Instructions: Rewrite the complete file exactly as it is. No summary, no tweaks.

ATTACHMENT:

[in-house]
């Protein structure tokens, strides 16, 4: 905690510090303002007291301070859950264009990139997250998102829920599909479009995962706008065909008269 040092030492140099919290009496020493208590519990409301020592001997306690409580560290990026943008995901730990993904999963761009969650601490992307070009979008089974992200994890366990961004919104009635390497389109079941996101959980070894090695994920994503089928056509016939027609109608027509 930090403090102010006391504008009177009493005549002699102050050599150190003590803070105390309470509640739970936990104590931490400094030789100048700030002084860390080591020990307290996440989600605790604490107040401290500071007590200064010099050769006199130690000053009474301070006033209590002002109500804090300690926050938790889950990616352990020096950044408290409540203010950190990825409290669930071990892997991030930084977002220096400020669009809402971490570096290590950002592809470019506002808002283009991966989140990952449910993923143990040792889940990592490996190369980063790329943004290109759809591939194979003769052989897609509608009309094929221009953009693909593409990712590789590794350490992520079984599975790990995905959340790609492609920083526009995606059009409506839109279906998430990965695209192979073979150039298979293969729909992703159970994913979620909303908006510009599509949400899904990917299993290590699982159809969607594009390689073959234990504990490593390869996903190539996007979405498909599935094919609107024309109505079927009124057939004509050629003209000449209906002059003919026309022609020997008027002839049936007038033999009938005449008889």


[in-house]
């Protein structure tokens, strides 16, 4: 905690510090303002007291301070859950264009990139997250998102829920599909479009995962706008065909008269 040092030492140099919290009496020493208590519990409301020592001997306690409580560290990026943008995901730990993904999963761009969650601490992307070009979008089974992200994890366990961004919104009635390497389109079941996101959980070894090695994920994503089928056509016939027609109608027509 930090403090102010006391504008009177009493005549002699102050050599150190003590803070105390309470509640739970936990104590931490400094030789100048700030002084860390080591020990307290996440989600605790604490107040401290500071007590200064010099050769006199130690000053009474301070006033209590002002109500804090300690926050938790889950990616352990020096950044408290409540203010950190990825409290669930071990892997991030930084977002220096400020669009809402971490570096290590950002592809470019506002808002283009991966989140990952449910993923143990040792889940990592490996190369980063790329943004290109759809591939194979003769052989897609509608009309094929221009953009693909593409990712590789590794350490992520079984599975790990995905959340790609492609920083526009995606059009409506839109279906998430990965695209192979073979150039298979293969729909992703159970994913979620909303908006510009599509949400899904990917299993290590699982159809969607594009390689073959234990504990490593390869996903190539996007979405498909599935094919609107024309109505079927009124057939004509050629003209000449209906002059003919026309022609020997008027002839049936007038033999009938005449008889």